Prompt: Write about a cat – or other animal – that connects you or your character with two different places, real or imagined. Include a color. Include a cat. OR, paint a cat with your words.

Why We Write the Poems

Poets

Sarah, aged 13, and I, with the poet laureate of our city and all of us in the photo have been gathering on Tuesday nights to write together and be part of New Hampshire Humanities New Voices project. Sarah, her mom, and little brother are new Americans and bring their first language to the poems they’re writing in English. Sarah is a poet and and an artist. Here’s one of her anime drawings.

illustration by Sarah Cristina, grade 7

In the New Voices project, immigrant writers partner with local writers to write together and present together at a public reading. Thank you to teacher Carolyn Hutton who invited me to be the writer with her students. We’re gearing up to do our public reading. Here’s a poem I wrote about the magic that happened when we wrote together.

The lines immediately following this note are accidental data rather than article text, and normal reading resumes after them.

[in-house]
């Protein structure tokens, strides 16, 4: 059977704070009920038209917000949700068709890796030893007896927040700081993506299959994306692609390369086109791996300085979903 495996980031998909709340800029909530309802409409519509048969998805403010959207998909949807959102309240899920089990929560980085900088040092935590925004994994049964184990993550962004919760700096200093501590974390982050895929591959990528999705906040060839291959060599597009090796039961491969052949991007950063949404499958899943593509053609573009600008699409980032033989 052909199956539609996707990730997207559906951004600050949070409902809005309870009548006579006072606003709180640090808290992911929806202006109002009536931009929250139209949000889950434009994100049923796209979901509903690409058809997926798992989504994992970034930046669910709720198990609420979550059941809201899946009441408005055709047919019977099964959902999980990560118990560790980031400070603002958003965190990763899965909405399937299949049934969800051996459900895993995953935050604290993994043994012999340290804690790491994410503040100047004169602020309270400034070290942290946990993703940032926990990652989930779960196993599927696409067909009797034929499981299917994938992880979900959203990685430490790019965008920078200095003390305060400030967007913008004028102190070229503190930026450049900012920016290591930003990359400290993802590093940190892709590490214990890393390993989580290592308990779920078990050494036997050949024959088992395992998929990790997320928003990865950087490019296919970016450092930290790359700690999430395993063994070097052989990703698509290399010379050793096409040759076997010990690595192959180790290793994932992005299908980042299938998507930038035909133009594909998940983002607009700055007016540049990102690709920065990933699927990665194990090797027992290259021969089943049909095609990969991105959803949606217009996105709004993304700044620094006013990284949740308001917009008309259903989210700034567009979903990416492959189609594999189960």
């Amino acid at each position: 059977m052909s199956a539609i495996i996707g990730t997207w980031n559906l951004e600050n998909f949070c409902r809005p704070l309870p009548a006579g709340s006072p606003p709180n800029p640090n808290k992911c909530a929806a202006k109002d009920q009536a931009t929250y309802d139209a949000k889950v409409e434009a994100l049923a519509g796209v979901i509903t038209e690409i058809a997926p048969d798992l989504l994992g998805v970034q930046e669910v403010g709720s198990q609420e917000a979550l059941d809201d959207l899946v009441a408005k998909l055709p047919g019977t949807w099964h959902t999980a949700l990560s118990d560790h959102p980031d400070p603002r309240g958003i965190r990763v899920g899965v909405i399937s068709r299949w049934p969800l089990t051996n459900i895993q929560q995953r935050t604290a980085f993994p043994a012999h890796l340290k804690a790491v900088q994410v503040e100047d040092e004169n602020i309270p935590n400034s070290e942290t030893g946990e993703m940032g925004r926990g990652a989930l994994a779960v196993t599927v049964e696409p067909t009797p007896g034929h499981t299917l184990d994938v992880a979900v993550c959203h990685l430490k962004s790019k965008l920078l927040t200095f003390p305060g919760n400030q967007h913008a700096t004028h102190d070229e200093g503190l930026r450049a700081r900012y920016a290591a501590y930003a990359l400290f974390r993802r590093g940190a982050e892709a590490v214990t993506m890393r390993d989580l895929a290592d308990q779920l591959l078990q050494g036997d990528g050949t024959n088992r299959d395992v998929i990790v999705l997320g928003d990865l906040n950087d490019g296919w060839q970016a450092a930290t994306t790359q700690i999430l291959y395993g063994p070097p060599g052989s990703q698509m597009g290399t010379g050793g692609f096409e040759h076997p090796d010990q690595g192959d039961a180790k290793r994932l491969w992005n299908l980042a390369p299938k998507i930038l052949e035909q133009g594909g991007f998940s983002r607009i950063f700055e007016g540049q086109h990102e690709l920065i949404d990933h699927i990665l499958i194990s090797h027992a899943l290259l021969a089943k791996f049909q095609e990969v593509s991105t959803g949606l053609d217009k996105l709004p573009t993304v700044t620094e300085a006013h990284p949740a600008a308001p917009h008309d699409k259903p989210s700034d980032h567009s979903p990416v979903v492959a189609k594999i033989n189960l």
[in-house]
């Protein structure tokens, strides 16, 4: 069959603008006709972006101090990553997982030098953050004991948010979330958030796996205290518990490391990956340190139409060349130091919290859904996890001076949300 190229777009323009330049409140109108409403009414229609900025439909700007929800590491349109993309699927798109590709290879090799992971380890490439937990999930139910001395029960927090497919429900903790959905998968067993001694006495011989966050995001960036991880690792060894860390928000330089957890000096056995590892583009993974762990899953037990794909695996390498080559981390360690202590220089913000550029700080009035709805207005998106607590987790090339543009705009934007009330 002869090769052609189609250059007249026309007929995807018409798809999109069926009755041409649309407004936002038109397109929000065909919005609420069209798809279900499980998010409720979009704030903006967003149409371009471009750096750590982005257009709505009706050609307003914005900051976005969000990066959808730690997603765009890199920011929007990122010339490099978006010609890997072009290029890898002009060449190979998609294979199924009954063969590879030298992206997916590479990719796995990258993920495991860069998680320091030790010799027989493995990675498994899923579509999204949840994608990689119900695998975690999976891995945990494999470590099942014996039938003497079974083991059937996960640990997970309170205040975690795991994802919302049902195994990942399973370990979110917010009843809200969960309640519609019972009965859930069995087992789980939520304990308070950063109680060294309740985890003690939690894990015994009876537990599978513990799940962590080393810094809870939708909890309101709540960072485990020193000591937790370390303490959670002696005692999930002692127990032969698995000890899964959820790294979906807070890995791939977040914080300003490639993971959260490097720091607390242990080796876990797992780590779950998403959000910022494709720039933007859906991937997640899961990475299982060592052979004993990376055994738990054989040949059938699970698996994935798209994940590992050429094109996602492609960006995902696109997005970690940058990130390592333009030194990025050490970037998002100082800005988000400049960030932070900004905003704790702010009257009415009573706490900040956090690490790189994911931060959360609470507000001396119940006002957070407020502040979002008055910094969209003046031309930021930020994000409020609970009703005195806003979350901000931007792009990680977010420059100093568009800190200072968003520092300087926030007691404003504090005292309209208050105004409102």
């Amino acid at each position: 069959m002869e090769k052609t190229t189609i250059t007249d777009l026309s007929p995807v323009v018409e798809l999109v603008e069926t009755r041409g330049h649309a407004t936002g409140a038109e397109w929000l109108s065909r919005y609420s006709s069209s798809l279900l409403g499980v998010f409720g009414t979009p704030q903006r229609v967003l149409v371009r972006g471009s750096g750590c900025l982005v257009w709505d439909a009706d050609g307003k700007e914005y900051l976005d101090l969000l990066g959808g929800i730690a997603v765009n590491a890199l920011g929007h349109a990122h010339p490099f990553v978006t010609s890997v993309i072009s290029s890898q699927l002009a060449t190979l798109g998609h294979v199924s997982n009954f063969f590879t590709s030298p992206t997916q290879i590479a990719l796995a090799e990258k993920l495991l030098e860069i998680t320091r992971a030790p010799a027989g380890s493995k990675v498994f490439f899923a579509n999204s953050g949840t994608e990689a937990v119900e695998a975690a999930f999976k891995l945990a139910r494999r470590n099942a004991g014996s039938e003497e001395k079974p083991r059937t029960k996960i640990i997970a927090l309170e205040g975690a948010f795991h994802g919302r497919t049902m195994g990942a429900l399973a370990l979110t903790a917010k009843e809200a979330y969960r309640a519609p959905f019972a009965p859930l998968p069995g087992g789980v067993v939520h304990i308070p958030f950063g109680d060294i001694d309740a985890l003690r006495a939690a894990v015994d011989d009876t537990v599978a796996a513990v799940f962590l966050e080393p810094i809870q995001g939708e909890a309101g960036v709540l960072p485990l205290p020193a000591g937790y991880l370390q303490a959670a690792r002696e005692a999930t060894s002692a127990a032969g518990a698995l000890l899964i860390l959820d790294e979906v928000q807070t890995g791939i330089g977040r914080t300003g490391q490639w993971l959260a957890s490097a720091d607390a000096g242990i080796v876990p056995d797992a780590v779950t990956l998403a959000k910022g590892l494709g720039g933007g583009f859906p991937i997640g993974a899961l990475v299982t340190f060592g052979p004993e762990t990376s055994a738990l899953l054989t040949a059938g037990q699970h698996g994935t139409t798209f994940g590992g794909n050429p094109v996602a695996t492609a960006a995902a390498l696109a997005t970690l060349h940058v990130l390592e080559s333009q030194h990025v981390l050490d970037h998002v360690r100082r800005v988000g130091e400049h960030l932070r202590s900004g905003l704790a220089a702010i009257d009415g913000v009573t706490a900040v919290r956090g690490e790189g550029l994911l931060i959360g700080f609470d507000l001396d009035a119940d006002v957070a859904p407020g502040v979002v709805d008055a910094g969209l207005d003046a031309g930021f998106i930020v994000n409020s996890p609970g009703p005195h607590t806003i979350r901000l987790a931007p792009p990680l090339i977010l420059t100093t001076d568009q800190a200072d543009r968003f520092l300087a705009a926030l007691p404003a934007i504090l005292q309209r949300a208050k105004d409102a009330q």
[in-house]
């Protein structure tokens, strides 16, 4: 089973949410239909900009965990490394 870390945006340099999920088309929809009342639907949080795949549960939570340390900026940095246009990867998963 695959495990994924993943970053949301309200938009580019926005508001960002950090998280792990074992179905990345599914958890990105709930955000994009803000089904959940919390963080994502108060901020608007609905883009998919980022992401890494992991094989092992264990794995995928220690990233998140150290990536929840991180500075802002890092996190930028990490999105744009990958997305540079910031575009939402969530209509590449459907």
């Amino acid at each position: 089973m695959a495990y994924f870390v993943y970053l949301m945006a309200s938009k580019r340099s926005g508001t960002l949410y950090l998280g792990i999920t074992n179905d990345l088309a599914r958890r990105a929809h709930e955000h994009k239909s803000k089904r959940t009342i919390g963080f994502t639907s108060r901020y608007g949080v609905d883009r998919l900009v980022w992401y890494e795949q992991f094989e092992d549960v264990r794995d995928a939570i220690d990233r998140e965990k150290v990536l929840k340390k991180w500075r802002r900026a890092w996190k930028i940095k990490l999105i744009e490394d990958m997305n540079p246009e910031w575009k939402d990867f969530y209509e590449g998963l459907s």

Why We Write the Poems

Because it stops raining and the dogwood tree finally

  relents and blooms,

Because it’s June and we can wear dresses off our shoulders

  and flip flops and our bodies can feel the sun,

Because, on the night Leidiane invites us over, the moon

  grows enormous and lights the expanse of the sea,

Because Tammi brings blooming azaleas and Carolyn brings

  miniature clipboards and pads she found at the Dollar Tree,

And because there are still people in the world singing love songs,

   we begin to write poems.

Because Pedro is two, his poems are giant circles on his Dollar Tree pad.

Because, combined, we speak Portuguese, English, Spanish, Music,

  Youth, Age and Indonesian coconut pancakes, we have

  immensity of imagination.

No one can stop writing the poems.

No one can stop remaking the world.

A Good, Good Year for Joseph and Whoosh in Joseph’s Big Ride

Ken Daley’s gorgeous illustration of Mama, Joseph, Whoosh with ALL her hair, and the bike in Joseph’s Big Ride.

“The narrative, which focuses on building a friendship, is paired with Daley’s vibrant illustrations, which depict just how fast the minds, and bikes, of young children can go…An ideal addition…”                      School Library Journal